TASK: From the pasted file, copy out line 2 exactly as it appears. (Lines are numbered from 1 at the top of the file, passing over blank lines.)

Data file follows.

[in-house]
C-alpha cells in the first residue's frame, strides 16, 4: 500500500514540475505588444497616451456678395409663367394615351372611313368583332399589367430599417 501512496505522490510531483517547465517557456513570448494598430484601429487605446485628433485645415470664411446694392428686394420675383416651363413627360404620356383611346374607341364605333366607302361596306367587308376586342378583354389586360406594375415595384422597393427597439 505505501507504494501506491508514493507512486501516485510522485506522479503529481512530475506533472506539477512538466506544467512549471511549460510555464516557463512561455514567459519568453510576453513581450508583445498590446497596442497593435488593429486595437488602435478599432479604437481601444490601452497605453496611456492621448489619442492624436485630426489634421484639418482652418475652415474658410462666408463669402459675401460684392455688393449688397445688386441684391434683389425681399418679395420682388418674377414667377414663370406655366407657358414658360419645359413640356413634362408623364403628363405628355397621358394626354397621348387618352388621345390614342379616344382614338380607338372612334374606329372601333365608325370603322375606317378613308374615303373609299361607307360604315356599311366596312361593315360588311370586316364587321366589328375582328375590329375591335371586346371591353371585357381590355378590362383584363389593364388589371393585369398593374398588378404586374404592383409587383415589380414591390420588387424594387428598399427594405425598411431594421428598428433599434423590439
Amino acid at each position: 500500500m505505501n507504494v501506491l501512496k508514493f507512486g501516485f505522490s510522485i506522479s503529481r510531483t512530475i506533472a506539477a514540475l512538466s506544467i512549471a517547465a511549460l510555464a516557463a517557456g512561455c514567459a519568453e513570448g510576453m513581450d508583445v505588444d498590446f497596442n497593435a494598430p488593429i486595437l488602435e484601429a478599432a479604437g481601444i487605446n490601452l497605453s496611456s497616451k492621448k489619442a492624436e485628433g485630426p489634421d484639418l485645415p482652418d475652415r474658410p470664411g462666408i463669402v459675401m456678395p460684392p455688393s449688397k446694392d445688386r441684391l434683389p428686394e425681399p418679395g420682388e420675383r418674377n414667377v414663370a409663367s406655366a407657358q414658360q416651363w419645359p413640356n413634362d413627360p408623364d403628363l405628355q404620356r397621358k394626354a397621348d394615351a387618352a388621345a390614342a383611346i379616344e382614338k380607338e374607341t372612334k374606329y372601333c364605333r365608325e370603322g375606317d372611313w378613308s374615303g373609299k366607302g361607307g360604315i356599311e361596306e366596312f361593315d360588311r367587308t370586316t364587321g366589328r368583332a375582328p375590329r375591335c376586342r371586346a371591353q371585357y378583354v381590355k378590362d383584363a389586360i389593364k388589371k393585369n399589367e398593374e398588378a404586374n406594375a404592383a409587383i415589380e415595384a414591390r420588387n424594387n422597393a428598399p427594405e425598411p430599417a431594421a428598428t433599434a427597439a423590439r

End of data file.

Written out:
C-alpha cells in the first residue's frame, strides 16, 4: 500500500514540475505588444497616451456678395409663367394615351372611313368583332399589367430599417 501512496505522490510531483517547465517557456513570448494598430484601429487605446485628433485645415470664411446694392428686394420675383416651363413627360404620356383611346374607341364605333366607302361596306367587308376586342378583354389586360406594375415595384422597393427597439 505505501507504494501506491508514493507512486501516485510522485506522479503529481512530475506533472506539477512538466506544467512549471511549460510555464516557463512561455514567459519568453510576453513581450508583445498590446497596442497593435488593429486595437488602435478599432479604437481601444490601452497605453496611456492621448489619442492624436485630426489634421484639418482652418475652415474658410462666408463669402459675401460684392455688393449688397445688386441684391434683389425681399418679395420682388418674377414667377414663370406655366407657358414658360419645359413640356413634362408623364403628363405628355397621358394626354397621348387618352388621345390614342379616344382614338380607338372612334374606329372601333365608325370603322375606317378613308374615303373609299361607307360604315356599311366596312361593315360588311370586316364587321366589328375582328375590329375591335371586346371591353371585357381590355378590362383584363389593364388589371393585369398593374398588378404586374404592383409587383415589380414591390420588387424594387428598399427594405425598411431594421428598428433599434423590439